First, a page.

There’s something magical about sitting around a fire. Experts say that in a survival situation, after assessing basic medical needs, one of the first things to do is build a fire, regardless of the weather. Why? For the morale boost. That might explain why we still spend energy and money to build fires in our backyards and in our fireplaces when we could technically get by just fine without them. In the same way that we as humans like to gather around a fire, so a pilot or aviation enthusiast craves the heat and warmth of aviation, and you don’t have to be IN the airplane to basque in it. The use of the term AvGeek has surged as a title and a hashtag. In the past, hanging out at the airport and talking to other pilots was one of the best and only ways to stay close to aviation. But the kids these days are taking it up a notch. Let’s look at a few ways you can draw closer to the fire of aviation and earn your AvGeek wings.
Watch Airplanes In The Digital Age
I ascribe a big part of my love for aviation to the days of my childhood at the local airport, watching the planes take off and land. I still spend time there doing the same thing, and I can’t really tell you why I do or what I get out of it. It’s truly the aviation equivalent of the fire; a positive boost of the feels – a happy place. Getting out to the airport for such leisure time can be a challenge, but technology has been kind enough to solve that problem for us. A growing number of webcams can be found at various airports. My go-to digital airport is the Brighton City Airport (EGKA) in London. Positioned at the end of runway 2, the live feed features both audio and video. I find myself tuning in often, and it never seems to get old when the wheels of an airplane pop down into the screen on short final to land. I’ve become fond of that airport, like it’s my home base, although it’s “across the pond.” I’ve seen the guy who scares the birds away out on the runway activating his anti-bird device, and I’ve found myself mesmerized by the sheep on the hill in the distance as they flock around, doing whatever it is that sheep do on a grassy hill in England. Try having it up for a bit and see for yourself. Keep it up like a screen saver that you actually care to look at.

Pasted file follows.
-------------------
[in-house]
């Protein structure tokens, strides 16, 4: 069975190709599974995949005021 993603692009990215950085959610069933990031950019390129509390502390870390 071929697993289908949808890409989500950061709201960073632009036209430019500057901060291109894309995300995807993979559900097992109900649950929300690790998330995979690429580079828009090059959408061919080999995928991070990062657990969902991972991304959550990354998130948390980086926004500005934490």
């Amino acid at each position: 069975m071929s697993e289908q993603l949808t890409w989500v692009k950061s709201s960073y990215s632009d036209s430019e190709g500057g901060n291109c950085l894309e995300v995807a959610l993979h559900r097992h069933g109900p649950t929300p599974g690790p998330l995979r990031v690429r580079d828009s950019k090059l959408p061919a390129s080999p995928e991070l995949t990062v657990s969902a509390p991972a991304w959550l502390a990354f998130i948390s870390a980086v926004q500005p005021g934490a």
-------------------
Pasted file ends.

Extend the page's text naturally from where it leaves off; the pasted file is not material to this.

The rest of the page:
Take Air Traffic Control With You
Aviation radio is a language of its own, and you used to have to be in the airplane to hear it happening, or maybe invest in a handheld radio and head out to the airport. There’s nothing wrong with either of those, but again, technology has rescued us from those limitations with LiveATC. The app only costs you a dollar or so and gives you access to a whole bunch of airports around the world. It lets you listen to your favorite air traffic feeds wherever you are. I’ll occasionally turn it on in my car on trips. Nerdy? Oh yeah, but the sounds of the traffic pattern and approaches are an enjoyable way to stay alert. You can paint your own mental picture of where each airplane is, sharpening your situational awareness skills. If you use the app while watching planes at the airport, you basically have a very inexpensive handheld radio. I like to test those situational awareness skills by spotting the aircraft. From time to time, I’ll have the feed turned up in my car and I’ll forget that I have it on after a period of silence. It’s quite the jolt when that airplane breaks the silence by calling 10 miles out. It’s better than coffee.
Make Flight Simulator A Reality
Home flight simulators used to be a novelty. My first experience was with Chuck Yeager’s Flight Simulator from the early 90’s. While entertaining, it was hardly useful. Nowadays, though, you can set up a flight simulator at home relatively inexpensively that can keep you immersed in aviation. Maybe you want to practice shooting the ILS approach at your local airport, or perhaps you just want to fire up a fighter jet and fly upside down as fast as you can. In either case, you can make the experience as delightfully simple or as technically complicated as you like. Flight simulators like X-Plane have an incredible level of realism, from the flight dynamics to the radio navigation. Because my home computer isn’t cutting edge, I happily run X-Plane 9 for all of my simulation needs, but the latest version is X-Plane 11, which does require a pretty fast computer, but the graphics are incredible. I use a CH Products Eclipse Yoke when I fly, which is a great all in one unit that can easily be tucked away after a session. You can upgrade your realism and practice your radio speak by connecting to a network like VATSIM, which allows you to connect to and talk with a network of virtual pilots and air traffic controllers as you fly. Some folks take the build of their home flight simulator concept to the max, which can be pretty awesome, but I’d rather route those kind of funds to flying the airplane.
You simply don’t have to be a pilot to enjoy aviation. You also don’t have to be a pilot to wear your own “AvGeek” title proudly. Some in aviation are a bit opposed to the term, but I for one make sure that the #AvGeek hashtag is on just about all of my posts. Flying at its core will always be the principles of lift and weight, thrust and drag. However, the technology component is becoming increasingly more integrated in even the simplest of trainers. As a pilot, you don’t have to be flying to love flight. Staying immersed in the world of aviation is easier now than it ever was, so plug in, charge up and get your AvGeek on. How do you #Avgeek?
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